The first question that comes to mind is whether there really is an attack on our religious freedom, which is part of our freedom of conscience. I am unaware of the government monitoring the sermons of clergymen. I know of no churches that the government has closed. I’ve never seen or read about army tanks surrounding a single house of worship in America. In fact, as I’ve written about before, religion is much favored in this country with special tax benefits that only clergymen can claim, property tax exemptions, and breaks from tax reporting exclusive to houses of worship. To be sure, and rightfully so to my way of thinking, some churches have come under IRS scrutiny for openly and blatantly endorsing political candidates, a violation of the tax code. Then again, any church is free to support a candidate of its choice if it decides that giving up the tax break is worth it. America has always been about choices, and this isn’t an onerous one.
There have always been and always will be bigots when it comes to race, religion, national origin, age, sex, sexual orientation, and other categories of people. The 1964 Civil Rights Bill outlawed outright discrimination based on race and most of the foregoing classifications. No law is going to be perfect, and proving discrimination is not easy. Most challenges go nowhere because it’s hard to prove someone’s real intent unless you have strong evidence. If Georgia were to allow a business to refuse service because of someone’s sexual orientation based on the businessman’s religious beliefs, the door will open for an affirmative defense for anyone to discriminate for any reason and to fall back on their “religious” convictions. Try proving that the person is lying.
On March 25th, the U.S. Supreme Court will hear arguments concerning whether the government can mandate that birth control be included in the health insurance a corporation provides to its employees. The issue will include the question of whether or not corporations are people. Mitt Romney said they were, but he never addressed how a corporation could have a conscience, how it could serve time in prison for committing crimes, why it doesn’t pay the same rate of taxes as individuals, or other things that constitute a living, breathing being. The court will have to decide if the Plaintiff in this case, Hobby Lobby, is merely the legal fiction that corporations are, or if they are more. Interesting side bar on Hobby Lobby is that while they profess that their religious freedom is being violated because they don’t believe in certain forms of birth control, they purchase most of their wares from China, which has one of the highest abortion rates in the world. Makes me wonder about their sincerity.
If Georgia’s religious freedom bill were to pass, all sorts of other defenses would be used to deny blood transfusions to patients undergoing surgery, medications could be eliminated from health insurance policies on religious grounds, and countless other consequences, many unforeseen. Imagine that such a bill was the model for a federal law. I wonder if soldiers could claim, as crazy as it sounds, that they didn’t have to fight because it would violate their beliefs.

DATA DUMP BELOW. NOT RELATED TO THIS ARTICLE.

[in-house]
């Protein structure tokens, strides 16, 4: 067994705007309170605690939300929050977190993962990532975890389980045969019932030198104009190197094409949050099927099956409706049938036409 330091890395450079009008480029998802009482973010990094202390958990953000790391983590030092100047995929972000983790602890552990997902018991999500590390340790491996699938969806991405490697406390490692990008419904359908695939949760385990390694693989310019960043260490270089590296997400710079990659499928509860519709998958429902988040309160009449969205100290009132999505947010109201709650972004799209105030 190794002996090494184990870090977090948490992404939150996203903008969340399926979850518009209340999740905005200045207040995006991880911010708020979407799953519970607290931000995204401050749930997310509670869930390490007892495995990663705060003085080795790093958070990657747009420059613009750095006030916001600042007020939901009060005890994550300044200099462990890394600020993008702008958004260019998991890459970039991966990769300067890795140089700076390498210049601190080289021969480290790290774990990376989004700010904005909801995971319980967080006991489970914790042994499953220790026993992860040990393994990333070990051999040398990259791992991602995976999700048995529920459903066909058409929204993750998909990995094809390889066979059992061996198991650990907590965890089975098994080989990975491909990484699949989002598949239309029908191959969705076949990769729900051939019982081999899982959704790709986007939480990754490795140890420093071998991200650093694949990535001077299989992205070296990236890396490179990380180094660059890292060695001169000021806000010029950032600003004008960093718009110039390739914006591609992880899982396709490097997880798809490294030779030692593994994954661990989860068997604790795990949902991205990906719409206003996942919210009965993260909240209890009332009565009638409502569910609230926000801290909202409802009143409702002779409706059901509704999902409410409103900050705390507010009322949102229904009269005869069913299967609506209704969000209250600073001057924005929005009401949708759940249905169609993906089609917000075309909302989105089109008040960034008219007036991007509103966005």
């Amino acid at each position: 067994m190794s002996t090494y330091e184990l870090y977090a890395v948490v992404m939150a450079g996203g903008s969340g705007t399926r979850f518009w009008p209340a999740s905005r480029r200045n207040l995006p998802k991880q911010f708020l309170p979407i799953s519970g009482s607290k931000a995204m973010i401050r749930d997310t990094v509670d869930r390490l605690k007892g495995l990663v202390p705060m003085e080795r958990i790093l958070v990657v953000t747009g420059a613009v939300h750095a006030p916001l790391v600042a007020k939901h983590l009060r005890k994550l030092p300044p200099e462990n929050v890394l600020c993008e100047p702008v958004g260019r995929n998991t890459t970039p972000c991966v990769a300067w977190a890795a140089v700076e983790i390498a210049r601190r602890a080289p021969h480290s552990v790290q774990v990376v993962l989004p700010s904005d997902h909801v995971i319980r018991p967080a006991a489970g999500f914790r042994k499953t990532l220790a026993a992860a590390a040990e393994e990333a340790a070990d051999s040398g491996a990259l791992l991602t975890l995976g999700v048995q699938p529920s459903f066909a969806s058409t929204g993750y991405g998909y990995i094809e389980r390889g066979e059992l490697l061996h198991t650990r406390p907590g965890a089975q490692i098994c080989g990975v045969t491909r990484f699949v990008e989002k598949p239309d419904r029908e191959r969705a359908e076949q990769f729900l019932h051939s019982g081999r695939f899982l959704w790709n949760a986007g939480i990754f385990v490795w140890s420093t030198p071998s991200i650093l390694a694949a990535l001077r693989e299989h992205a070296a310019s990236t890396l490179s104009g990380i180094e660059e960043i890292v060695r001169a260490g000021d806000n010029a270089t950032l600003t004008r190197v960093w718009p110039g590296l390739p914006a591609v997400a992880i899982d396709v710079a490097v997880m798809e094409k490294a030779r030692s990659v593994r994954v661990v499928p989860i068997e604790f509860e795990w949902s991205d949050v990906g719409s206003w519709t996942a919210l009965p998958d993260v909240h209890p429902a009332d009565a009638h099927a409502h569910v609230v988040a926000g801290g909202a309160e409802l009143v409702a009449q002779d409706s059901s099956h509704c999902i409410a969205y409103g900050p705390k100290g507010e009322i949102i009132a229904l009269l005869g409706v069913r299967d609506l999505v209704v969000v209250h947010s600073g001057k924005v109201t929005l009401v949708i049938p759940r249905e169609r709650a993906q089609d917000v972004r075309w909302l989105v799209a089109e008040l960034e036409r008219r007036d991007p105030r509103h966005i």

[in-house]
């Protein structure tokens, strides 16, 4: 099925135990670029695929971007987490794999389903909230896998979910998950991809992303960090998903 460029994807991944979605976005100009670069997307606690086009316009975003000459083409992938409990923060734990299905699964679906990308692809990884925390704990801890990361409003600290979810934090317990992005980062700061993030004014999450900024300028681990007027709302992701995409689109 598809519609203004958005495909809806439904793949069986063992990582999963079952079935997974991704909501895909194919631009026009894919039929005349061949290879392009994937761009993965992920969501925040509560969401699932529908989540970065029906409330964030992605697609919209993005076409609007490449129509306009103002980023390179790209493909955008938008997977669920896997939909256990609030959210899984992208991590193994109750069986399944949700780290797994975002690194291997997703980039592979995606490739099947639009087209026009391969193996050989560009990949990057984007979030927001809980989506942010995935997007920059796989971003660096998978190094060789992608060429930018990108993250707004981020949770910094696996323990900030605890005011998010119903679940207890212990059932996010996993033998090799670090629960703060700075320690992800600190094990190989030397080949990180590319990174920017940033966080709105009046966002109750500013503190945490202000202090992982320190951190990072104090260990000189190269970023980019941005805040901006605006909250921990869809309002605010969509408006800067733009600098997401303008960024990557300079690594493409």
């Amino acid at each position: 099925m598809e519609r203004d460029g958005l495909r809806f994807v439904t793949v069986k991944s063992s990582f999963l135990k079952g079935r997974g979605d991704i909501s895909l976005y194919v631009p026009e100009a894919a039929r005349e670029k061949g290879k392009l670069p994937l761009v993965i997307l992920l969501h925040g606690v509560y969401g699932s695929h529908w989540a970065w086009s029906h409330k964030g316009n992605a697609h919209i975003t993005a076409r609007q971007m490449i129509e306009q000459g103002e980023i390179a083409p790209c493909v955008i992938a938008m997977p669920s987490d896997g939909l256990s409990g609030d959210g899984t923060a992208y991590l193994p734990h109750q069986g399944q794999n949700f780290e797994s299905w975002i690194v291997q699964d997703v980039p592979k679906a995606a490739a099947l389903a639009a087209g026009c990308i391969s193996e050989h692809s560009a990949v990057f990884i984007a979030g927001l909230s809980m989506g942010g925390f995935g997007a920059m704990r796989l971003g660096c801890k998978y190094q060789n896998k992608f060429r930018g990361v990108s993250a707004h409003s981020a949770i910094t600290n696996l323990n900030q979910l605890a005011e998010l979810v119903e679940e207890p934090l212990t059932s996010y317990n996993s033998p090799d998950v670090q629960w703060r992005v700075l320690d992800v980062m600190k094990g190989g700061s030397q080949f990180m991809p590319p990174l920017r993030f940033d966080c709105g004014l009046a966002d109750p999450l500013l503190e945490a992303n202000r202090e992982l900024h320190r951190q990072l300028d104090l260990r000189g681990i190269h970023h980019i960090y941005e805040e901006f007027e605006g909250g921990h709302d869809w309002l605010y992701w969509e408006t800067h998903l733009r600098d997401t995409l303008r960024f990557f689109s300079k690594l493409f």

Lastly, one has to wonder about how such a law squares with all the hype from our elected representatives who tout the importance of creating good jobs and attracting business to Georgia. Can they really believe that this law promotes those objectives? Have they considered how many businesses have gay C-level executives? Some companies might publicly state that Georgia is off their lists, but many would probably just passively go elsewhere. It is sad to think that our state, which has come a very long way since the 1960s, that has built an international reputation for being progressive, could undermine all that with a law that smacks of something out of the 1950s. Have these elected officials no shame?
This week alone I heard two conservative radio talk show hosts blasting regulations in the marketplace for impeding business growth. I can’t recall any conservative over the years defending any regulation as being good. Makes me wonder if zoning laws that protect a nice subdivision from having a box store move in next door would be an exception.
Recently CVS announced they would be discontinuing the sale of cigarettes in their chain of drugstores. I was surprised, but shouldn’t have been, at the outcry of this decision. Among the arguments attacking the drug company was that cigarettes are a lawful product and therefore it is wrong to have a self-imposed ban on them.
Each December Bill O’Reilly becomes a “victim” of the secularists who he claims are trying to wipe out Christmas in the public sector. His favorite argument to prove his point is to highlight some businesses that don’t allow employees to wish customers Merry Christmas. What he never mentions is that there is no government involvement in a company’s decision to instruct employees that they are not to use this greeting. Again, it is strictly a business decision. If customers don’t like it they are free to shop elsewhere. Just maybe if there is a noticeable drop in sales the company might change its policy. Amazing how the marketplace works when it’s left alone to correct imbalances, especially those that don’t really affect anyone’s quality of life like the zoning example.